Artem Chernodub


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Pillars of Grammatical Error Correction: Comprehensive Inspection Of Contemporary Approaches In The Era of Large Language Models
Kostiantyn Omelianchuk | Andrii Liubonko | Oleksandr Skurzhanskyi | Artem Chernodub | Oleksandr Korniienko | Igor Samokhin
Proceedings of the 19th Workshop on Innovative Use of NLP for Building Educational Applications (BEA 2024)

In this paper, we carry out experimental research on Grammatical Error Correction, delving into the nuances of single-model systems, comparing the efficiency of ensembling and ranking methods, and exploring the application of large language models to GEC as single-model systems, as parts of ensembles, and as ranking methods. We set new state-of-the-art records with F_0.5 scores of 72.8 on CoNLL-2014-test and 81.4 on BEA-test, respectively. To support further advancements in GEC and ensure the reproducibility of our research, we make our code, trained models, and systems’ outputs publicly available, facilitating future findings.

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Spivavtor: An Instruction Tuned Ukrainian Text Editing Model
Aman Saini | Artem Chernodub | Vipul Raheja | Vivek Kulkarni
Proceedings of the Third Ukrainian Natural Language Processing Workshop (UNLP) @ LREC-COLING 2024

We introduce Spivavtor, a dataset, and instruction-tuned models for text editing focused on the Ukrainian language. Spivavtor is the Ukrainian-focused adaptation of the English-only CoEdIT (Raheja et al., 2023) model. Similar to CoEdIT, Spivavtor performs text editing tasks by following instructions in Ukrainian like “Виправте граматику в цьому реченнi” and “Спростiть це речення” which translate to “Correct the grammar in this sentence” and “Simplify this sentence” in English, respectively. This paper describes the details of the Spivavtor-Instruct dataset and Spivavtor models. We evaluate Spivavtor on a variety of text editing tasks in Ukrainian, such as Grammatical Error Correction (GEC), Text Simplification, Coherence, and Paraphrasing, and demonstrate its superior performance on all of them. We publicly release our best performing models and data as resources to the community to advance further research in this space.


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DeTexD: A Benchmark Dataset for Delicate Text Detection
Serhii Yavnyi | Oleksii Sliusarenko | Jade Razzaghi | Olena Nahorna | Yichen Mo | Knar Hovakimyan | Artem Chernodub
The 7th Workshop on Online Abuse and Harms (WOAH)

Over the past few years, much research has been conducted to identify and regulate toxic language. However, few studies have addressed a broader range of sensitive texts that are not necessarily overtly toxic. In this paper, we introduce and define a new category of sensitive text called “delicate text.” We provide the taxonomy of delicate text and present a detailed annotation scheme. We annotate DeTexD, the first benchmark dataset for delicate text detection. The significance of the difference in the definitions is highlighted by the relative performance deltas between models trained each definitions and corpora and evaluated on the other. We make publicly available the DeTexD Benchmark dataset, annotation guidelines, and baseline model for delicate text detection.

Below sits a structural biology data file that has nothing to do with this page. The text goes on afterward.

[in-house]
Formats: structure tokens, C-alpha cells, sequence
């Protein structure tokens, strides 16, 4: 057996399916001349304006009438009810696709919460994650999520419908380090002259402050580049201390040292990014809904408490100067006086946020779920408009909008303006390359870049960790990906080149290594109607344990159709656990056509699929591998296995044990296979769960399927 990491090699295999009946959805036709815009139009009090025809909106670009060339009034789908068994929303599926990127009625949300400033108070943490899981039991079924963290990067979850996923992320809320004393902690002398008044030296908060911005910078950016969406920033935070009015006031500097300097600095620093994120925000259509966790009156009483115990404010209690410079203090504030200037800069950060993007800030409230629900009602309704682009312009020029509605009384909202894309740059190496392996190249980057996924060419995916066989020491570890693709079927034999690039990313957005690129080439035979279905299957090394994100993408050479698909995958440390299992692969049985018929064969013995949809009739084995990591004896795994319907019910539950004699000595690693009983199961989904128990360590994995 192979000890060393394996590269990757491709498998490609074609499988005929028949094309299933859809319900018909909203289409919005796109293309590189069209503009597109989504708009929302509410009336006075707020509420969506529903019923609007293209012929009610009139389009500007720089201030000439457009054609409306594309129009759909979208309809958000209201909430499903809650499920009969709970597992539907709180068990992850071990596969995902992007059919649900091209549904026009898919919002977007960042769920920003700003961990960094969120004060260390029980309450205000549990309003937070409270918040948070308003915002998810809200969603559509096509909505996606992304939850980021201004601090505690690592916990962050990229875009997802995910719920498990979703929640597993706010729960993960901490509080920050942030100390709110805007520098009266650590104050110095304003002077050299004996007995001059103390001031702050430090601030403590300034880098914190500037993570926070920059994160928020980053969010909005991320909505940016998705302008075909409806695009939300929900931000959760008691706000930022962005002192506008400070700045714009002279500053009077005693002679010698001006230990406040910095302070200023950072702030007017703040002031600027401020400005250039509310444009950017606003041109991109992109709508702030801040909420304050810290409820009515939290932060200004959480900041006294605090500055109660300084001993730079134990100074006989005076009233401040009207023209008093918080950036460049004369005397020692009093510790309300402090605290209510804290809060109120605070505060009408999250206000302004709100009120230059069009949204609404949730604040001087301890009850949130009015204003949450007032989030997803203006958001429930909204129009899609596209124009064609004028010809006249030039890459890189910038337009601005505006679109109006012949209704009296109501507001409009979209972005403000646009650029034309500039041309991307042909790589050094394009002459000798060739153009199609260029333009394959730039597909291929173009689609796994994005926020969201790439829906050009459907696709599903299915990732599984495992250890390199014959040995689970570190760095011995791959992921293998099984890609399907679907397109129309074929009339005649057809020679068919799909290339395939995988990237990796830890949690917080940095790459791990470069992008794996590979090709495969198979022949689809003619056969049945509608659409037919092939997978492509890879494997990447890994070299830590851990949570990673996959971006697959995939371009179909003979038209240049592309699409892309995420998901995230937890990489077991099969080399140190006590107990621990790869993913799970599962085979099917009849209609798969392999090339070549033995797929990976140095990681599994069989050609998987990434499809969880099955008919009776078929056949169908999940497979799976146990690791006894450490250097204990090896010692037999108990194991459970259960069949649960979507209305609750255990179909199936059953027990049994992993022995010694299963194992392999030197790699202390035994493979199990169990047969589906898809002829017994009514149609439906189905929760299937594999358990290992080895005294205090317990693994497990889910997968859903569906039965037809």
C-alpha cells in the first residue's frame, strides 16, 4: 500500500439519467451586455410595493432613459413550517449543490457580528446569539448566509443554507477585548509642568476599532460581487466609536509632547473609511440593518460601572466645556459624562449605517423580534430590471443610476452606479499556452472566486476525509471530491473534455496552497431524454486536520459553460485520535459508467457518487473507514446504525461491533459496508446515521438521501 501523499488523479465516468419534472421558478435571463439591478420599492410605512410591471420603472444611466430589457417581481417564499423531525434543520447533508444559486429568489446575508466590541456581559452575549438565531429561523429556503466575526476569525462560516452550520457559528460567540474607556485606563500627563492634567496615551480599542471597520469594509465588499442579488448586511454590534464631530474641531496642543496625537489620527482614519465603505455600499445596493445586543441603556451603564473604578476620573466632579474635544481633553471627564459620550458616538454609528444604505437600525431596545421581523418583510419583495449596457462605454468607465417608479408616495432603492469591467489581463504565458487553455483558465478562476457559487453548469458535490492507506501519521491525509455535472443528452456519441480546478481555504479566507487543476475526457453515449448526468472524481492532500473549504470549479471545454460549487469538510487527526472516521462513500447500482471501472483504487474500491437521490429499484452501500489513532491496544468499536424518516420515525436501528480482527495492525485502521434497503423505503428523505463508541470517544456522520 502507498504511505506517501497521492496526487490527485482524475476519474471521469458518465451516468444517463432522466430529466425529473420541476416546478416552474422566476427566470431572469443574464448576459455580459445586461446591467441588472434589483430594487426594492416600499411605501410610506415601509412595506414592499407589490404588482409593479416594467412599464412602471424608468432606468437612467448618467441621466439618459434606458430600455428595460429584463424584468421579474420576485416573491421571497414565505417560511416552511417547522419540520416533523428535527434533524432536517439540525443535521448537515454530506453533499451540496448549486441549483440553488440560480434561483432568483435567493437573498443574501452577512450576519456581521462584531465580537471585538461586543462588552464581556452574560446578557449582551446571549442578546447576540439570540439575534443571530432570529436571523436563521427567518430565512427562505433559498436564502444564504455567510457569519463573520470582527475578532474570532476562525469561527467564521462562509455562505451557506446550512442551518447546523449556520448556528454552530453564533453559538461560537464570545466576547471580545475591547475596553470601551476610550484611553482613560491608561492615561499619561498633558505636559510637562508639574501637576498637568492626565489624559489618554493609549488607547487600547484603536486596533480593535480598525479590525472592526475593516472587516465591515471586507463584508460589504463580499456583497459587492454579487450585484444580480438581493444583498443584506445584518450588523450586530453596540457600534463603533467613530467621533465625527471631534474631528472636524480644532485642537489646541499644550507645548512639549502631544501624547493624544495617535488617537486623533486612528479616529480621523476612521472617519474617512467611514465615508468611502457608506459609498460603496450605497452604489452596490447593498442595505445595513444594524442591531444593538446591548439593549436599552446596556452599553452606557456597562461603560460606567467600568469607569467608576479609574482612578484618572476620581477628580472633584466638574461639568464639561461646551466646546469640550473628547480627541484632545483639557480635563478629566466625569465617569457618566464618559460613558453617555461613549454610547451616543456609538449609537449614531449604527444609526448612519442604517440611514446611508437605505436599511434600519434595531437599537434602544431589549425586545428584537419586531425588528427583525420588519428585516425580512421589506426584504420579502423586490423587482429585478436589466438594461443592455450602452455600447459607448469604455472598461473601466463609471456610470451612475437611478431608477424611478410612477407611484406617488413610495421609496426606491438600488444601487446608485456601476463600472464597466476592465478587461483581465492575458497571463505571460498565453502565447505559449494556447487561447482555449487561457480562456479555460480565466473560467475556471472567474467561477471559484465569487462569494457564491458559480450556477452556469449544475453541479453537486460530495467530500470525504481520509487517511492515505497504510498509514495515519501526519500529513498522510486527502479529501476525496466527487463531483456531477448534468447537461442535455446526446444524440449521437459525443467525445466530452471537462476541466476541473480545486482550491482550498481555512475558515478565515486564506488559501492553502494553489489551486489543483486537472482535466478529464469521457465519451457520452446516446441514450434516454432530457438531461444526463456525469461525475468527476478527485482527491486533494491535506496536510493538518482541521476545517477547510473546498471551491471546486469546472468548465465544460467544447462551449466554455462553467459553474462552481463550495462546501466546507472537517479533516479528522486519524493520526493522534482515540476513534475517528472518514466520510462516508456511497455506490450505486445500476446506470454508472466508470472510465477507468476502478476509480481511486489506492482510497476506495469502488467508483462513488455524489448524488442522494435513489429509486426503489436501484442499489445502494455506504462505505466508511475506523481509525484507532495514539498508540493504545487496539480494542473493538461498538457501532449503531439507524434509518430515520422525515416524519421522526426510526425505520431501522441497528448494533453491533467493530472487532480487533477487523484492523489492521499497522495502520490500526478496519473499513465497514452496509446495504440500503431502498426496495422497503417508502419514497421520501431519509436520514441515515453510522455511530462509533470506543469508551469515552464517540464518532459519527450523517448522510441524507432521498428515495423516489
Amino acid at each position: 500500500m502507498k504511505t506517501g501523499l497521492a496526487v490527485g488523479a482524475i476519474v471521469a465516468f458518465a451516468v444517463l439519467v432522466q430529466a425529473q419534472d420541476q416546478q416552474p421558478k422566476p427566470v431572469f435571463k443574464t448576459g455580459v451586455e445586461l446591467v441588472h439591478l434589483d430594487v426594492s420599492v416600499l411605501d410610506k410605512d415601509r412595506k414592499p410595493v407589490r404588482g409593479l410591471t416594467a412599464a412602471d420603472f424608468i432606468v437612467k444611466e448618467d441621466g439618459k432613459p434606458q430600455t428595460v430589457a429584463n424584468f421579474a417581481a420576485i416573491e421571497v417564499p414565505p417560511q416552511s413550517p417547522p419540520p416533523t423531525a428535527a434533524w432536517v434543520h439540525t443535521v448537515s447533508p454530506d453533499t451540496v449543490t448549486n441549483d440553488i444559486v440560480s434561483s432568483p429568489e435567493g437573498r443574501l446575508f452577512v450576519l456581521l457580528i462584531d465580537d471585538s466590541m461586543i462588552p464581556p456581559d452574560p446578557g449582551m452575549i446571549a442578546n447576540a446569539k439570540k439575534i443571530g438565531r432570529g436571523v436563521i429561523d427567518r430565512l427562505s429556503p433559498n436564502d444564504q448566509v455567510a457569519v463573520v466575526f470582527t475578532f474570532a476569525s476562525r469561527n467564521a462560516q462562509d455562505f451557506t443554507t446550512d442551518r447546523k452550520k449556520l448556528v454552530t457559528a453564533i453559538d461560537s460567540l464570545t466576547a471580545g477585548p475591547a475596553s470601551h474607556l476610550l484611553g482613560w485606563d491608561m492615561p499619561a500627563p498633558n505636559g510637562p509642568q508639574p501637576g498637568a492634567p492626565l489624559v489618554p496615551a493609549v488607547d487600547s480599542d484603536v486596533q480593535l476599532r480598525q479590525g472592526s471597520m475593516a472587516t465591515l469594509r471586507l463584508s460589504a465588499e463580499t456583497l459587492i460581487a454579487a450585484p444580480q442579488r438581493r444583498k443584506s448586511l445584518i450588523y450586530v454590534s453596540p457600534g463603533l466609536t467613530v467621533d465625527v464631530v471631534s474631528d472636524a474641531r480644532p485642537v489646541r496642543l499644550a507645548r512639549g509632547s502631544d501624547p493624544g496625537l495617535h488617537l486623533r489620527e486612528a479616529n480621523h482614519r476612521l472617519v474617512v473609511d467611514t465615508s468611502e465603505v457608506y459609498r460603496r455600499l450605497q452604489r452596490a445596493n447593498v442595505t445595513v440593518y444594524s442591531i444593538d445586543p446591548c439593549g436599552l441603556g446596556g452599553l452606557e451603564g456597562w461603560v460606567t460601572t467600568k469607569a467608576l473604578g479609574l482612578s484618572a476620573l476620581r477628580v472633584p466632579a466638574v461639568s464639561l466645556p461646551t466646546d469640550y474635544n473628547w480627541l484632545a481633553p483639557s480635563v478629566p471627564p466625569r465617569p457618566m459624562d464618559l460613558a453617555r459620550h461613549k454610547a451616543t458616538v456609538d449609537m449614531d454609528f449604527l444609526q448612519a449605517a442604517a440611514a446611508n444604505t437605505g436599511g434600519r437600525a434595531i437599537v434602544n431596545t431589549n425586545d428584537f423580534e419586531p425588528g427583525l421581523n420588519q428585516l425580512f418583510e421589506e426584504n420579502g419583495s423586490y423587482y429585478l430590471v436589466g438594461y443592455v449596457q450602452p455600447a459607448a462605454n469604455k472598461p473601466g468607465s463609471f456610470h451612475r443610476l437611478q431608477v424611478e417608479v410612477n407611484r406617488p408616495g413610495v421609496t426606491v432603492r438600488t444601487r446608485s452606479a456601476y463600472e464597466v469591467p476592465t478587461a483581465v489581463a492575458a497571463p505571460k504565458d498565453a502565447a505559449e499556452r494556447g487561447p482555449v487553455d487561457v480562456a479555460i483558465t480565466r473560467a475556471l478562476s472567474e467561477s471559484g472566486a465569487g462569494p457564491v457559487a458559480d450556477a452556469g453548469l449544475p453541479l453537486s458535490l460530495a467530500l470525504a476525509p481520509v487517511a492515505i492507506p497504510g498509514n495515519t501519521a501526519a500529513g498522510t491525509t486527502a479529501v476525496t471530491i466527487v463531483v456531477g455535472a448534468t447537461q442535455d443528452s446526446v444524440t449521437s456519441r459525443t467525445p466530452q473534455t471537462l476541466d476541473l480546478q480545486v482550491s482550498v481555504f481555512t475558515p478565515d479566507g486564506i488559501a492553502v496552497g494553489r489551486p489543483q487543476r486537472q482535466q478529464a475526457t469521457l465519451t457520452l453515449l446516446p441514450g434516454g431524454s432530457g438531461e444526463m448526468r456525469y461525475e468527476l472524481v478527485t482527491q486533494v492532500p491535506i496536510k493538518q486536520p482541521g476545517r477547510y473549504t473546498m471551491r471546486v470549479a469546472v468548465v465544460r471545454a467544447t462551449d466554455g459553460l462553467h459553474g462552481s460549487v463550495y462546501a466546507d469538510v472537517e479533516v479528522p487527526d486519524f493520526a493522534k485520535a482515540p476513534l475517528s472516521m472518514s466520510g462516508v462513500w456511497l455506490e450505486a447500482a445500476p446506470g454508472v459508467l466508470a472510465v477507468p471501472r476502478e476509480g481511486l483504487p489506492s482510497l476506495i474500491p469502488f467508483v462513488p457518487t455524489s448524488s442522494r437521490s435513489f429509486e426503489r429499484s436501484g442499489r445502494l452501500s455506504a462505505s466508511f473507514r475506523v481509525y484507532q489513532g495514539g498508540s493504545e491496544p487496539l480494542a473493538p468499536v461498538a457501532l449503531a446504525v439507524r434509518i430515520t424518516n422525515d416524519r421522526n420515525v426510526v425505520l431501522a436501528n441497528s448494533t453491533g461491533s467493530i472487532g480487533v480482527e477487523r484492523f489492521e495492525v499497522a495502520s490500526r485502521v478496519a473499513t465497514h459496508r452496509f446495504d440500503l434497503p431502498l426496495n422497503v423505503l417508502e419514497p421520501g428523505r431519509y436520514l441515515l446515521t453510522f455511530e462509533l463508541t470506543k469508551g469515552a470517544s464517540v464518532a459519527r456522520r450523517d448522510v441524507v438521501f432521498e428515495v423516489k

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Privacy- and Utility-Preserving NLP with Anonymized data: A case study of Pseudonymization
Oleksandr Yermilov | Vipul Raheja | Artem Chernodub
Proceedings of the 3rd Workshop on Trustworthy Natural Language Processing (TrustNLP 2023)

This work investigates the effectiveness of different pseudonymization techniques, ranging from rule-based substitutions to using pre-trained Large Language Models (LLMs), on a variety of datasets and models used for two widely used NLP tasks: text classification and summarization. Our work provides crucial insights into the gaps between original and anonymized data (focusing on the pseudonymization technique) and model quality and fosters future research into higher-quality anonymization techniques better to balance the trade-offs between data protection and utility preservation. We make our code, pseudonymized datasets, and downstream models publicly available.


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Ensembling and Knowledge Distilling of Large Sequence Taggers for Grammatical Error Correction
Maksym Tarnavskyi | Artem Chernodub | Kostiantyn Omelianchuk
Proceedings of the 60th Annual Meeting of the Association for Computational Linguistics (Volume 1: Long Papers)